We took a few pictures and marveled at the size of the cooling towers. When we finished gawking we started down the road as a car came driving towards us. Being a little dirt road that goes to nowhere we joked that it must be the authorities coming to ask why we were taking so many pictures of their plant. I think it’s safe to assume there were cameras everywhere along the perimeter of the plant. Sure enough the driver of the unmarked car was dressed in camo our hearts skipped a beat for a second, but when he saw us he just smiled and we went on our way.
After our little detour we headed back to the bike path and commented on how nice the bike infrastructure is in France. Everything is well marked easy to follow and frequently on dedicated cycling paths. Unfortunately, this Voie Verte only went in our direction for another 10 km.
On our way out of France the rain picked up and we would soon find out how waterproof our setup was. We trusted the Orliebs, but we weren’t sure about the Samsonites. We made a turn in Molhain toward the bike route in Belgium and were met with more hills. We passed by a house with a bunch of people hanging out drinking wine. August 15th is a national holiday in Belgium. The people saw us passing by and started yelling at us seemingly to give us some advice. We didn’t really hear or understand what they said but about one kilometer up the road when it turned from gentle hill to steep hill we figured they were warning us that it wasn’t so bike friendly. We eventually hopped off the bike and started walking since we didn’t really have the power to pedal the bike up that steep a grade this late in the day.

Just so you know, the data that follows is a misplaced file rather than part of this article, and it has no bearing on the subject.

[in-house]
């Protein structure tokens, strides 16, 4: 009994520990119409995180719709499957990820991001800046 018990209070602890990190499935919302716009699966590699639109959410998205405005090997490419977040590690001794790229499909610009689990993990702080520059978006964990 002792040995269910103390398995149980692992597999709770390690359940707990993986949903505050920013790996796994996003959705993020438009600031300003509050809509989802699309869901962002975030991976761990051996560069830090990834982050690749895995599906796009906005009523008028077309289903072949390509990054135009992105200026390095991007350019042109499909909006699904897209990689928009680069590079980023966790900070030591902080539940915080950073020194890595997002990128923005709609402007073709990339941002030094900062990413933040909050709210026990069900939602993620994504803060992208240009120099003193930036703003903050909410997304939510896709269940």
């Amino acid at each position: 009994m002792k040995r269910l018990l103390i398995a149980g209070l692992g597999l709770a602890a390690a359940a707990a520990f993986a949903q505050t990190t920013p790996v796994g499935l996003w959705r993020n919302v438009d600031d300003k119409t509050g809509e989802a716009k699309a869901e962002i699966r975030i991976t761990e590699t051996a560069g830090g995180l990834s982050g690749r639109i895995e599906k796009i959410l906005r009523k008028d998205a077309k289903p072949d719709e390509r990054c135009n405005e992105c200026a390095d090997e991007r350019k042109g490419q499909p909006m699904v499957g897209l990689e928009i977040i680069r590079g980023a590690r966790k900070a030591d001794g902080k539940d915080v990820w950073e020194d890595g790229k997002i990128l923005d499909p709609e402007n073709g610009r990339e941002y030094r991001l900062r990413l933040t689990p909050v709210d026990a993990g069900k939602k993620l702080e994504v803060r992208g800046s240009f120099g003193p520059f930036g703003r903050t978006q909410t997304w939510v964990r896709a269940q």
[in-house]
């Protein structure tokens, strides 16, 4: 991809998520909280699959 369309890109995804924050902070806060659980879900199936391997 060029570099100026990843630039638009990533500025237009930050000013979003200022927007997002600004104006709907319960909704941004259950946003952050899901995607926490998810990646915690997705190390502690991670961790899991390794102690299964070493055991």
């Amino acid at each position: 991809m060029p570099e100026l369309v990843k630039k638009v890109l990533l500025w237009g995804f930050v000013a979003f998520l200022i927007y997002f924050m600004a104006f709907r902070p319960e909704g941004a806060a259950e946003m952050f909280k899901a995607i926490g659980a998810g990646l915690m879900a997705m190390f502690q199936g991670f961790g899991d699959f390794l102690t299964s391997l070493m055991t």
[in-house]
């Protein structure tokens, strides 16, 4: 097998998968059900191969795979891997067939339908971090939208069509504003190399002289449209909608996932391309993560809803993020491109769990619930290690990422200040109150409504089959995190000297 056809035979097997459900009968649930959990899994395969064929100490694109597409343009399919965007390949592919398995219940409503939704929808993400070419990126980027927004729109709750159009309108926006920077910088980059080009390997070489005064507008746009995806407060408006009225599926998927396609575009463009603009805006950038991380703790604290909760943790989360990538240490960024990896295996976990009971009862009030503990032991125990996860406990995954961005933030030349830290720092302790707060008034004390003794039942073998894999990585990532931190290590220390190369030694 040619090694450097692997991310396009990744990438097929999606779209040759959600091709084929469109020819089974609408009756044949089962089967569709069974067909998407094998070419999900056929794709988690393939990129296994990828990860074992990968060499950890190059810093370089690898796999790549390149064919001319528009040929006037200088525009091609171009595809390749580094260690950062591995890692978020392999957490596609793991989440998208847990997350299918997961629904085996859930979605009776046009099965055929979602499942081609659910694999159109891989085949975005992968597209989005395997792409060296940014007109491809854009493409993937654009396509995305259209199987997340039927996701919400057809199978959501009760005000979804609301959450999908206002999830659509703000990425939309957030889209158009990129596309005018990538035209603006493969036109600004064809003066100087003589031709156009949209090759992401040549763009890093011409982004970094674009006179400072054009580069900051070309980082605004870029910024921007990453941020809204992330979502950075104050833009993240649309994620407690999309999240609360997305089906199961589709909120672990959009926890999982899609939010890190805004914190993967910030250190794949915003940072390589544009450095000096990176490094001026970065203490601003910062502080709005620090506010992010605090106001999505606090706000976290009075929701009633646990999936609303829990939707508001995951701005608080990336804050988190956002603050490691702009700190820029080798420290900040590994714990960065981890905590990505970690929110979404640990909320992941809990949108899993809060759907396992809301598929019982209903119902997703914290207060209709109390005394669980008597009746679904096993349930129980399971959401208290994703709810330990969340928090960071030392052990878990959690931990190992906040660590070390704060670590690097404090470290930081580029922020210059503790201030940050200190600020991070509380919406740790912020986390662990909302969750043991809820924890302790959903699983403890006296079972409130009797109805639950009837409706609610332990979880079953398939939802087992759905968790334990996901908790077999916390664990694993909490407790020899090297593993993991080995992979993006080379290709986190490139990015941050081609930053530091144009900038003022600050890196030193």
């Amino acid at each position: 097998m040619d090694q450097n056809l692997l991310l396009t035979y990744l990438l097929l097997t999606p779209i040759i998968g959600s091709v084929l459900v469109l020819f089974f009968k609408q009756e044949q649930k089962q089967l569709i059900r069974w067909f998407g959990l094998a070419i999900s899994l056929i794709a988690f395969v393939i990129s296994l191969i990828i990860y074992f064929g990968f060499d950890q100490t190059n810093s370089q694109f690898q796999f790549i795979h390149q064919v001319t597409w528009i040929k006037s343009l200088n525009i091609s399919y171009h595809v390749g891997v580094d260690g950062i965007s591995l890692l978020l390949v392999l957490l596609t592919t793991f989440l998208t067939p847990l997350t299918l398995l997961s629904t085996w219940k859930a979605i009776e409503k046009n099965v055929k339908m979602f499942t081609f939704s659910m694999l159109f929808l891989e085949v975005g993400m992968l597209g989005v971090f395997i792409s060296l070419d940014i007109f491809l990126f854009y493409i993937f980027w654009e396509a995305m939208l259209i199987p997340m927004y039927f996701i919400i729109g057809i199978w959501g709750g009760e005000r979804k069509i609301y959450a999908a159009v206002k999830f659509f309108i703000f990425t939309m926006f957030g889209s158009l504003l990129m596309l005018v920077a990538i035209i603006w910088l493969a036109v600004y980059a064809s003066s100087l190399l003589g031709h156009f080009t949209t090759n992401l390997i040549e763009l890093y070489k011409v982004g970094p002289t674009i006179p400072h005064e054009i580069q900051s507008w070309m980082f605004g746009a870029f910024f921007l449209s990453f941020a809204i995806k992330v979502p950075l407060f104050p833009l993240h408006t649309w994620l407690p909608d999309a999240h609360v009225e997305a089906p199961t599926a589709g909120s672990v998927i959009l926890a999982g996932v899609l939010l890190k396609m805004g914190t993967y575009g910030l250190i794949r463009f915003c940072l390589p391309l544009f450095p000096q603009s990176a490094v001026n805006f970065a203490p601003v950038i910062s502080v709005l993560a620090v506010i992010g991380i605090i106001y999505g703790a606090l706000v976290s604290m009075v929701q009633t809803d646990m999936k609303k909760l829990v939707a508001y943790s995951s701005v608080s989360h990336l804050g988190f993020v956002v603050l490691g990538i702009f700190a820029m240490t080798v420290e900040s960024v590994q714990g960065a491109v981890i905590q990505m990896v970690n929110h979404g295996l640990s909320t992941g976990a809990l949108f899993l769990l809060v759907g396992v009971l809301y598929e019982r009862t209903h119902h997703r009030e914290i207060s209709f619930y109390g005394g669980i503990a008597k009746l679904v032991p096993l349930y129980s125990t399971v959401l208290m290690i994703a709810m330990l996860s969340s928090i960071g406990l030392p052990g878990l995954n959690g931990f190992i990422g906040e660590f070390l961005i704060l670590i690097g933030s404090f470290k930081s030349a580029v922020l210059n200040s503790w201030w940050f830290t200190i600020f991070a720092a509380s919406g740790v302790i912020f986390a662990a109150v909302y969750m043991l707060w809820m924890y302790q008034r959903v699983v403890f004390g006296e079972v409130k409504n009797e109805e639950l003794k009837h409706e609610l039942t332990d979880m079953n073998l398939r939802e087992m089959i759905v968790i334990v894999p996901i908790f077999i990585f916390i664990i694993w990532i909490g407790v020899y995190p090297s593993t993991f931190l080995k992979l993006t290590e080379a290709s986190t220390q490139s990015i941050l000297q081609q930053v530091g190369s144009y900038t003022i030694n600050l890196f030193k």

As we made our way back down to where the map marked the bike path we didn’t see any promising roads (read all dirt and gravel) to meet up with it so we continued on the main road to the next town. Our GPS marked a road that looked like what we wanted so we headed that direction and found what we were looking for. It was a beautiful slightly downhill path with awesome pavement and gorgeous trees. It was another converted railroad line but this one apparently hadn’t had all of the tracks taken out. After taking the path for about 20 km but it ended at a tourist train depot.